Some people like to fantasize about the Astros’ trio of Oswalt, Clemens, and Pettitte being able to compete in a World Series. A part of me would like to see that scenario tested, so that we could watch Roger head for the showers in the second inning once again.

All the NL teams are going to have trouble scoring against the AL, while the AL can run it up against the NL hurlers at will. The difference in pitching is enormous.

Back to the Angels for a moment.

The Angels are a team that runs out a number one type starter every day: Lackey, Weaver, Santana, and Escobar. And that doesn’t include their ace, Bartolo Colon, out nearly the entire season with elbow problems.

A pitching staff–which also includes set-up man Scott Shields and closer Fankie Rodriguez–that is unparalleled in baseball.

With a line-up consisting of the dangerous Chone Figgins and the rapidly improving Maicer Itzuris, a clutch Orlando Cabrera, power hitters Guerrero, Anderson, and now Ron Rivera, the up-and-coming catcher Mike Napoli, and a truly exciting rookie, Howie Kendricks–one can only wonder why this team didn’t run away with the AL West.

But they didn’t, and that’s why the deserving A’s, who pitched and played defense and fought off injuries (and who led the AL in batting average after the All Star break), captured the division title.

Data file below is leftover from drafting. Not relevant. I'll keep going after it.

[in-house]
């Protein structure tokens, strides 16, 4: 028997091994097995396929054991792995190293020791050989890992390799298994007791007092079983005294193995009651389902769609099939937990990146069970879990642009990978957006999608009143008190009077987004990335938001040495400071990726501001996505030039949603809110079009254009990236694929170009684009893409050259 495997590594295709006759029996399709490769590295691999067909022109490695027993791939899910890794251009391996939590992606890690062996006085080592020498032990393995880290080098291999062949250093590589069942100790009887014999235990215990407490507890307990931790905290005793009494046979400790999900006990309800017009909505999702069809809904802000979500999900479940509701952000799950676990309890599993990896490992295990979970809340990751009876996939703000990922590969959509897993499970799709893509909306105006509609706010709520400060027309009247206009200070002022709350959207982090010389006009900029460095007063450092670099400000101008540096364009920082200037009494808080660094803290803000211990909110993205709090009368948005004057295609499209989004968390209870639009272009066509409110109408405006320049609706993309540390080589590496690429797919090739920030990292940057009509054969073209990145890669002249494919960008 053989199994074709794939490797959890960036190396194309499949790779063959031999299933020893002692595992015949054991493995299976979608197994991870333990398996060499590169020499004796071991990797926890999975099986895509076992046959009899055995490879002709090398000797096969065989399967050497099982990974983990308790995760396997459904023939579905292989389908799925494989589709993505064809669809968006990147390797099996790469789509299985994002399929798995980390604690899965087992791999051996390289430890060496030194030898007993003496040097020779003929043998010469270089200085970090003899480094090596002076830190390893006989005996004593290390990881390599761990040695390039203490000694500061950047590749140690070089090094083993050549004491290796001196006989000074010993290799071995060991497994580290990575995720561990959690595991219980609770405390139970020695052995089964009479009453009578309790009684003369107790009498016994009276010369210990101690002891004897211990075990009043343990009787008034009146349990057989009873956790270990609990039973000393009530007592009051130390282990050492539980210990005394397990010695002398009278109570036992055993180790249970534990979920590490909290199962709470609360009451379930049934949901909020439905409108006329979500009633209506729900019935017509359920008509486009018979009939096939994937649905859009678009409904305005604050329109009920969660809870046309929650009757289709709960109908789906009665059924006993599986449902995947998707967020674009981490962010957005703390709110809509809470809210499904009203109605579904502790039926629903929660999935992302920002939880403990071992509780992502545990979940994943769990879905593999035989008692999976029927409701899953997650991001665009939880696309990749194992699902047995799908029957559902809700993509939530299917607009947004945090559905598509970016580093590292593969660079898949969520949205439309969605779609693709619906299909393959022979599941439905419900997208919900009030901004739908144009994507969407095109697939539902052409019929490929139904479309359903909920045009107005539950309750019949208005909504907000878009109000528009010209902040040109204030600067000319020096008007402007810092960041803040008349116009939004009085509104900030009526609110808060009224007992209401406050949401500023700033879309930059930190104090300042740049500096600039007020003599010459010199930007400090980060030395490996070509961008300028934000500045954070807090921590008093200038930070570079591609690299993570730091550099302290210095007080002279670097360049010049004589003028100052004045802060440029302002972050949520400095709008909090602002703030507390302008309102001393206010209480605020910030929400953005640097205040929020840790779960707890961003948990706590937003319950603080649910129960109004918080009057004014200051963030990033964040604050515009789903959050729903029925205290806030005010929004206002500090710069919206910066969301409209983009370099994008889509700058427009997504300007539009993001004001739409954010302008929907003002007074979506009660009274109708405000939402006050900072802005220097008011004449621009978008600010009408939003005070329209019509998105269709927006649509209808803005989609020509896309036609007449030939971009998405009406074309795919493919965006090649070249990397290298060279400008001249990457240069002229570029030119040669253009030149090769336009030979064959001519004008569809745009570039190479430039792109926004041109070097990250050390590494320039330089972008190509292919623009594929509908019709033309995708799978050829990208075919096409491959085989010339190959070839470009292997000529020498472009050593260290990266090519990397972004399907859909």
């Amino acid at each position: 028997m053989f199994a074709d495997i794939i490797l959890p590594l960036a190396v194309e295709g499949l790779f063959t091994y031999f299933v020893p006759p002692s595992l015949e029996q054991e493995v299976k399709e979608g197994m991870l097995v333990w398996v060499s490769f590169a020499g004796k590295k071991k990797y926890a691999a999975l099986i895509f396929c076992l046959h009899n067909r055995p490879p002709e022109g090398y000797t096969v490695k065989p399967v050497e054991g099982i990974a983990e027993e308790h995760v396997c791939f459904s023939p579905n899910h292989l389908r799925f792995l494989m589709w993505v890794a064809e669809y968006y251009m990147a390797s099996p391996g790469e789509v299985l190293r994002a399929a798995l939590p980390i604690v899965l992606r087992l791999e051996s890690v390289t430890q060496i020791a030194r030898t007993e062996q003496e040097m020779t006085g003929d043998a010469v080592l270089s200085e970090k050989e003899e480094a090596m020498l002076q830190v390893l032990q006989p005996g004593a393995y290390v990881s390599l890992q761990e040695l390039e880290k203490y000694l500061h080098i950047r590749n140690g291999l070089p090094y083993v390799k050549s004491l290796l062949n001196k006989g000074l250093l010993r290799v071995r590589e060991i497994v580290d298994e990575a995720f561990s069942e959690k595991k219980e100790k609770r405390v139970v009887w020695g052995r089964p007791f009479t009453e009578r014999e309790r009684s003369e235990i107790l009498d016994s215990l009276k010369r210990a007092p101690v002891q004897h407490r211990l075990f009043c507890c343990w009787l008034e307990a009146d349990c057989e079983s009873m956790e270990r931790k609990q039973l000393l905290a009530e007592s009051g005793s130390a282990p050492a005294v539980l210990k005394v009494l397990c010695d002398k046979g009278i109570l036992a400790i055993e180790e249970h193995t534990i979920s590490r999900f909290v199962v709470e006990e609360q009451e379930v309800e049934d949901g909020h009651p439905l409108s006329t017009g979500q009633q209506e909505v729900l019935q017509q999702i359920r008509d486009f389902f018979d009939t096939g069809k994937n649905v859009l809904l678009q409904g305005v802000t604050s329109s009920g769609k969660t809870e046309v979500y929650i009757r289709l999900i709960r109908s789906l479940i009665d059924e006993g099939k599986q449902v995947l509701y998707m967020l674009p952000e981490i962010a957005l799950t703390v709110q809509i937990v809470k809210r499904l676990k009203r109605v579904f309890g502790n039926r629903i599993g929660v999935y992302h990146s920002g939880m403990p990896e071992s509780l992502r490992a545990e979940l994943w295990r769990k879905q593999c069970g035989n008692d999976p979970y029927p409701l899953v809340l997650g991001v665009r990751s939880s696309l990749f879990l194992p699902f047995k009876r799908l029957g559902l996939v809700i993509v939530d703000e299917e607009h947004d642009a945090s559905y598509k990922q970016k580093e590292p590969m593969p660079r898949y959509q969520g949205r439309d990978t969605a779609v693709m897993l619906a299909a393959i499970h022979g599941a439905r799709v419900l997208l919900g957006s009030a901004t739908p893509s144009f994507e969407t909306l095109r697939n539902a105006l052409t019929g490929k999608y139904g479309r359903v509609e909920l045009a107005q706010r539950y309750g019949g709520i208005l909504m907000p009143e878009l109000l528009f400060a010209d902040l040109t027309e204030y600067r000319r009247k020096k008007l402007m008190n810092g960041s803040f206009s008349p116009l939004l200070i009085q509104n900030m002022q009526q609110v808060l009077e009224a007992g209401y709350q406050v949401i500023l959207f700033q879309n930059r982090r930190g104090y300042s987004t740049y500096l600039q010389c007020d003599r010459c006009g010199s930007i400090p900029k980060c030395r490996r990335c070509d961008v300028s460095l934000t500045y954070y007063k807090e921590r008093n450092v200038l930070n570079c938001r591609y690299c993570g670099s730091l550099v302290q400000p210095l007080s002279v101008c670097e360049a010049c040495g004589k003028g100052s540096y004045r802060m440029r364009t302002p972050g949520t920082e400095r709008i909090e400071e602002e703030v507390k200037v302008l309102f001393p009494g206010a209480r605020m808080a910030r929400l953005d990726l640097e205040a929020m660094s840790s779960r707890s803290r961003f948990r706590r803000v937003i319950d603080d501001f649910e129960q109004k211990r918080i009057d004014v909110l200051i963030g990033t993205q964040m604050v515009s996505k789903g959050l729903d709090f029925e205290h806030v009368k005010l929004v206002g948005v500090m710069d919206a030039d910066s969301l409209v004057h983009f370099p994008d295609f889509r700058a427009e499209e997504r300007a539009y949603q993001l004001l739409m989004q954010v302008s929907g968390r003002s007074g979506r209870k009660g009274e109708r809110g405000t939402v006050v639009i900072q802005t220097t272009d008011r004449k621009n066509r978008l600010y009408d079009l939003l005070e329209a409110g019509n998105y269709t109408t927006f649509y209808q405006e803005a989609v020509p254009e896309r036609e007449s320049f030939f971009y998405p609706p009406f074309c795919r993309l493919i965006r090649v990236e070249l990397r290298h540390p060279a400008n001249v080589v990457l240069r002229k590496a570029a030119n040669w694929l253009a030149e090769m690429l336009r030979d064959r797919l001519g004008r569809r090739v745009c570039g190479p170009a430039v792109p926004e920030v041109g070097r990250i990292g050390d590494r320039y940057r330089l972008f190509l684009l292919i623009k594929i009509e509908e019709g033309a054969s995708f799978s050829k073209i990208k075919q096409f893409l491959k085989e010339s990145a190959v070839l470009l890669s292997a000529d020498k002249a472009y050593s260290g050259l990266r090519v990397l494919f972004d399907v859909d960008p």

And they just may win the whole thing.

Mysteriously, the Angels, in spite of their enormous talent and loaded farm system, didn’t play defense or hit very much until the end of the season.

It just proves that the best–or is that the most talented team?–doesn’t always win.

Like Miggy and Byrnesy not touching home and the A’s losing to the Red Sox in the ALDS in 2003. Or was that about the more talented team also being the DUMBEST team?


1 Anonymous { 10.01.06 at 11:49 am }

Good points, Rick. But I wouldn’t go as far as saying that the Angels are better than the A’s. Better pitching, both starting and pen, sure, but A’s offense and defense was absolutely horrid. They played the A’s tough and were often times even able to out manage them, but A’s are still better, even though their head to head record doesn’t show it. And while the A’s are getting beat up this weekend, I don’t think it is going to have any negative affect on them. A’s are a little in cruise control. That’s fine. They had a long season. The intensity will pick up again especially with the coliseum being sold out. By the way, I’m tired of people trying to make Wolf sound like he is a “people’s team owner.” If he was, he would have at least taken the tarps off for the playoffs.